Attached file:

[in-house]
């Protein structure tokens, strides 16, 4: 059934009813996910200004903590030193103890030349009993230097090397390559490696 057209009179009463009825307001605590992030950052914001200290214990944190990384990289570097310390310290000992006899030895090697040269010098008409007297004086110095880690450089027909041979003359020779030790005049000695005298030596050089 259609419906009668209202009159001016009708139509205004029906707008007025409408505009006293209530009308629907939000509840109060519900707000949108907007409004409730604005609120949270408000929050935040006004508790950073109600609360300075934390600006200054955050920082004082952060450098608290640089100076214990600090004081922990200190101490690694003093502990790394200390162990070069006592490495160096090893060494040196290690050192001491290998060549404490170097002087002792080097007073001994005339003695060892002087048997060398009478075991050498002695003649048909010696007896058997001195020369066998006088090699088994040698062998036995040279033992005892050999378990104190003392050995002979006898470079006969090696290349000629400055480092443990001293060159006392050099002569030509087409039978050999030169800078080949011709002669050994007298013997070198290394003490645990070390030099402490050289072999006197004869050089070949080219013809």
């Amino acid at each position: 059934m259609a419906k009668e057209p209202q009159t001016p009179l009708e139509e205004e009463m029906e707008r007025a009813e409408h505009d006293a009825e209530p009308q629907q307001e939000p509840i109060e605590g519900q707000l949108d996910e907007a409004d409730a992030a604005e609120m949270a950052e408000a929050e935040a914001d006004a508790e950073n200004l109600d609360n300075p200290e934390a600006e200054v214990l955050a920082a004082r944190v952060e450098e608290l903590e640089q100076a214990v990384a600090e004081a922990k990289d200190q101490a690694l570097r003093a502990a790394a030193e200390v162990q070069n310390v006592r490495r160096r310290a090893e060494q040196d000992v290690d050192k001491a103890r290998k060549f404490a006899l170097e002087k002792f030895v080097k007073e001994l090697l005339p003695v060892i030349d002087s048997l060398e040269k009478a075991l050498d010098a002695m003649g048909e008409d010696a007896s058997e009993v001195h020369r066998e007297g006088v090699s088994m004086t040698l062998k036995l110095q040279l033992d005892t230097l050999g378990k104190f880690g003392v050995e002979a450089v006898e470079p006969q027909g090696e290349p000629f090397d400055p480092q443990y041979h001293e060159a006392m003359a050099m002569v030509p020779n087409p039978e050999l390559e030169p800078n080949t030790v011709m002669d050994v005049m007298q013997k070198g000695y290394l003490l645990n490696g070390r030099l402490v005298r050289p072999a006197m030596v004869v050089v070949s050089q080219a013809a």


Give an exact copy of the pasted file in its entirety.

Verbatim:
[in-house]
């Protein structure tokens, strides 16, 4: 059934009813996910200004903590030193103890030349009993230097090397390559490696 057209009179009463009825307001605590992030950052914001200290214990944190990384990289570097310390310290000992006899030895090697040269010098008409007297004086110095880690450089027909041979003359020779030790005049000695005298030596050089 259609419906009668209202009159001016009708139509205004029906707008007025409408505009006293209530009308629907939000509840109060519900707000949108907007409004409730604005609120949270408000929050935040006004508790950073109600609360300075934390600006200054955050920082004082952060450098608290640089100076214990600090004081922990200190101490690694003093502990790394200390162990070069006592490495160096090893060494040196290690050192001491290998060549404490170097002087002792080097007073001994005339003695060892002087048997060398009478075991050498002695003649048909010696007896058997001195020369066998006088090699088994040698062998036995040279033992005892050999378990104190003392050995002979006898470079006969090696290349000629400055480092443990001293060159006392050099002569030509087409039978050999030169800078080949011709002669050994007298013997070198290394003490645990070390030099402490050289072999006197004869050089070949080219013809």
């Amino acid at each position: 059934m259609a419906k009668e057209p209202q009159t001016p009179l009708e139509e205004e009463m029906e707008r007025a009813e409408h505009d006293a009825e209530p009308q629907q307001e939000p509840i109060e605590g519900q707000l949108d996910e907007a409004d409730a992030a604005e609120m949270a950052e408000a929050e935040a914001d006004a508790e950073n200004l109600d609360n300075p200290e934390a600006e200054v214990l955050a920082a004082r944190v952060e450098e608290l903590e640089q100076a214990v990384a600090e004081a922990k990289d200190q101490a690694l570097r003093a502990a790394a030193e200390v162990q070069n310390v006592r490495r160096r310290a090893e060494q040196d000992v290690d050192k001491a103890r290998k060549f404490a006899l170097e002087k002792f030895v080097k007073e001994l090697l005339p003695v060892i030349d002087s048997l060398e040269k009478a075991l050498d010098a002695m003649g048909e008409d010696a007896s058997e009993v001195h020369r066998e007297g006088v090699s088994m004086t040698l062998k036995l110095q040279l033992d005892t230097l050999g378990k104190f880690g003392v050995e002979a450089v006898e470079p006969q027909g090696e290349p000629f090397d400055p480092q443990y041979h001293e060159a006392m003359a050099m002569v030509p020779n087409p039978e050999l390559e030169p800078n080949t030790v011709m002669d050994v005049m007298q013997k070198g000695y290394l003490l645990n490696g070390r030099l402490v005298r050289p072999a006197m030596v004869v050089v070949s050089q080219a013809a």